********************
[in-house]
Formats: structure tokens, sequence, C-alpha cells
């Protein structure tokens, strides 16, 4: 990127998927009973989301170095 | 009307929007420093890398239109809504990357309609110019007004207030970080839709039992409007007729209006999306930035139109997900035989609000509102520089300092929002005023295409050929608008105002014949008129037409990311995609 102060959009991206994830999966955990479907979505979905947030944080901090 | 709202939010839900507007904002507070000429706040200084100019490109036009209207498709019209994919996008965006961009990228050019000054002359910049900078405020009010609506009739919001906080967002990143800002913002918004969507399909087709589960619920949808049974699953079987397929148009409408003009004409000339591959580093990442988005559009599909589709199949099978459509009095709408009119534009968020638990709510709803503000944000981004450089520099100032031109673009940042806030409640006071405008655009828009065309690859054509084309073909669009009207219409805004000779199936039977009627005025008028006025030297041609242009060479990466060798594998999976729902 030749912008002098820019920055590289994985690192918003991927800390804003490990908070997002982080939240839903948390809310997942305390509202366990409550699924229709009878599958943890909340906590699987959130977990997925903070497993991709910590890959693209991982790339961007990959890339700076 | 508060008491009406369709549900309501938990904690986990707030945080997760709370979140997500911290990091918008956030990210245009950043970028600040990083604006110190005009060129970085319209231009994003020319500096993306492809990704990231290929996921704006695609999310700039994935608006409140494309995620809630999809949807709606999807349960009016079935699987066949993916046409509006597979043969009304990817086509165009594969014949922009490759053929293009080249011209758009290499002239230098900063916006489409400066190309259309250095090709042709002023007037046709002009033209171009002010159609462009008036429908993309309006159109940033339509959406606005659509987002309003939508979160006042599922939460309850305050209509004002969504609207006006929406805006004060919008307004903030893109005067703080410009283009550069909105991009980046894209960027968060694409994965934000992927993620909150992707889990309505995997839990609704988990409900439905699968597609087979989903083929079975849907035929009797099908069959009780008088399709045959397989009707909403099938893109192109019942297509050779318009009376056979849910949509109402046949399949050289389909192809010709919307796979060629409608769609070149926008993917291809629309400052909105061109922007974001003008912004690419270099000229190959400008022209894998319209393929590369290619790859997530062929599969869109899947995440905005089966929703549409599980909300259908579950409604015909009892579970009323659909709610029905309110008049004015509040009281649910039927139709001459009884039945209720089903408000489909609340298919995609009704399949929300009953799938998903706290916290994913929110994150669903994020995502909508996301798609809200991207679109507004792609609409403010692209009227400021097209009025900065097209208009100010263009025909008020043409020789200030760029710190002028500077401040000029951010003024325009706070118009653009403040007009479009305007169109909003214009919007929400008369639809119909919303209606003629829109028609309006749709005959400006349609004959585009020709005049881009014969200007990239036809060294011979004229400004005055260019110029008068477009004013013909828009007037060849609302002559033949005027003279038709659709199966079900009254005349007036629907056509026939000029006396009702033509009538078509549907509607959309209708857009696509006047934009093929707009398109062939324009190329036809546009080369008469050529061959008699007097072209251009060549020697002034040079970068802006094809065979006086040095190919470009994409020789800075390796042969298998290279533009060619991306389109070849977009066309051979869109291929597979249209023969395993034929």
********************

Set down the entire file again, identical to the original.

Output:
[in-house]
Formats: structure tokens, sequence, C-alpha cells
């Protein structure tokens, strides 16, 4: 990127998927009973989301170095 | 009307929007420093890398239109809504990357309609110019007004207030970080839709039992409007007729209006999306930035139109997900035989609000509102520089300092929002005023295409050929608008105002014949008129037409990311995609 102060959009991206994830999966955990479907979505979905947030944080901090 | 709202939010839900507007904002507070000429706040200084100019490109036009209207498709019209994919996008965006961009990228050019000054002359910049900078405020009010609506009739919001906080967002990143800002913002918004969507399909087709589960619920949808049974699953079987397929148009409408003009004409000339591959580093990442988005559009599909589709199949099978459509009095709408009119534009968020638990709510709803503000944000981004450089520099100032031109673009940042806030409640006071405008655009828009065309690859054509084309073909669009009207219409805004000779199936039977009627005025008028006025030297041609242009060479990466060798594998999976729902 030749912008002098820019920055590289994985690192918003991927800390804003490990908070997002982080939240839903948390809310997942305390509202366990409550699924229709009878599958943890909340906590699987959130977990997925903070497993991709910590890959693209991982790339961007990959890339700076 | 508060008491009406369709549900309501938990904690986990707030945080997760709370979140997500911290990091918008956030990210245009950043970028600040990083604006110190005009060129970085319209231009994003020319500096993306492809990704990231290929996921704006695609999310700039994935608006409140494309995620809630999809949807709606999807349960009016079935699987066949993916046409509006597979043969009304990817086509165009594969014949922009490759053929293009080249011209758009290499002239230098900063916006489409400066190309259309250095090709042709002023007037046709002009033209171009002010159609462009008036429908993309309006159109940033339509959406606005659509987002309003939508979160006042599922939460309850305050209509004002969504609207006006929406805006004060919008307004903030893109005067703080410009283009550069909105991009980046894209960027968060694409994965934000992927993620909150992707889990309505995997839990609704988990409900439905699968597609087979989903083929079975849907035929009797099908069959009780008088399709045959397989009707909403099938893109192109019942297509050779318009009376056979849910949509109402046949399949050289389909192809010709919307796979060629409608769609070149926008993917291809629309400052909105061109922007974001003008912004690419270099000229190959400008022209894998319209393929590369290619790859997530062929599969869109899947995440905005089966929703549409599980909300259908579950409604015909009892579970009323659909709610029905309110008049004015509040009281649910039927139709001459009884039945209720089903408000489909609340298919995609009704399949929300009953799938998903706290916290994913929110994150669903994020995502909508996301798609809200991207679109507004792609609409403010692209009227400021097209009025900065097209208009100010263009025909008020043409020789200030760029710190002028500077401040000029951010003024325009706070118009653009403040007009479009305007169109909003214009919007929400008369639809119909919303209606003629829109028609309006749709005959400006349609004959585009020709005049881009014969200007990239036809060294011979004229400004005055260019110029008068477009004013013909828009007037060849609302002559033949005027003279038709659709199966079900009254005349007036629907056509026939000029006396009702033509009538078509549907509607959309209708857009696509006047934009093929707009398109062939324009190329036809546009080369008469050529061959008699007097072209251009060549020697002034040079970068802006094809065979006086040095190919470009994409020789800075390796042969298998290279533009060619991306389109070849977009066309051979869109291929597979249209023969395993034929």